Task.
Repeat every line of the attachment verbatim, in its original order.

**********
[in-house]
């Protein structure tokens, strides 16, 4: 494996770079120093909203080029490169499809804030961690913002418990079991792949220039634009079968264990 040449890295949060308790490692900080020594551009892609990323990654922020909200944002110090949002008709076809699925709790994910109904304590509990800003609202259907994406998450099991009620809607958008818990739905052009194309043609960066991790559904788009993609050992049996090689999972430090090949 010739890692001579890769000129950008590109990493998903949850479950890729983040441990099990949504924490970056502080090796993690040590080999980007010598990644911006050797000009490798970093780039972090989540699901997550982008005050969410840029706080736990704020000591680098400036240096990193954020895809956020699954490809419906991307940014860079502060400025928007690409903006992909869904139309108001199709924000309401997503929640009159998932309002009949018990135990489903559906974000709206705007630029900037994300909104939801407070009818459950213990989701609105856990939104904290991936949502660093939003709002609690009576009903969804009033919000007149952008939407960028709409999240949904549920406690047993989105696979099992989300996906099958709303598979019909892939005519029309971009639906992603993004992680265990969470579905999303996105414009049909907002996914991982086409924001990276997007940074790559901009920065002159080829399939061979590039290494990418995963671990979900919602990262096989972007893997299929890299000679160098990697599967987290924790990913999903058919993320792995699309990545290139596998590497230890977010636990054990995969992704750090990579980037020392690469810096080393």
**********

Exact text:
[in-house]
């Protein structure tokens, strides 16, 4: 494996770079120093909203080029490169499809804030961690913002418990079991792949220039634009079968264990 040449890295949060308790490692900080020594551009892609990323990654922020909200944002110090949002008709076809699925709790994910109904304590509990800003609202259907994406998450099991009620809607958008818990739905052009194309043609960066991790559904788009993609050992049996090689999972430090090949 010739890692001579890769000129950008590109990493998903949850479950890729983040441990099990949504924490970056502080090796993690040590080999980007010598990644911006050797000009490798970093780039972090989540699901997550982008005050969410840029706080736990704020000591680098400036240096990193954020895809956020699954490809419906991307940014860079502060400025928007690409903006992909869904139309108001199709924000309401997503929640009159998932309002009949018990135990489903559906974000709206705007630029900037994300909104939801407070009818459950213990989701609105856990939104904290991936949502660093939003709002609690009576009903969804009033919000007149952008939407960028709409999240949904549920406690047993989105696979099992989300996906099958709303598979019909892939005519029309971009639906992603993004992680265990969470579905999303996105414009049909907002996914991982086409924001990276997007940074790559901009920065002159080829399939061979590039290494990418995963671990979900919602990262096989972007893997299929890299000679160098990697599967987290924790990913999903058919993320792995699309990545290139596998590497230890977010636990054990995969992704750090990579980037020392690469810096080393």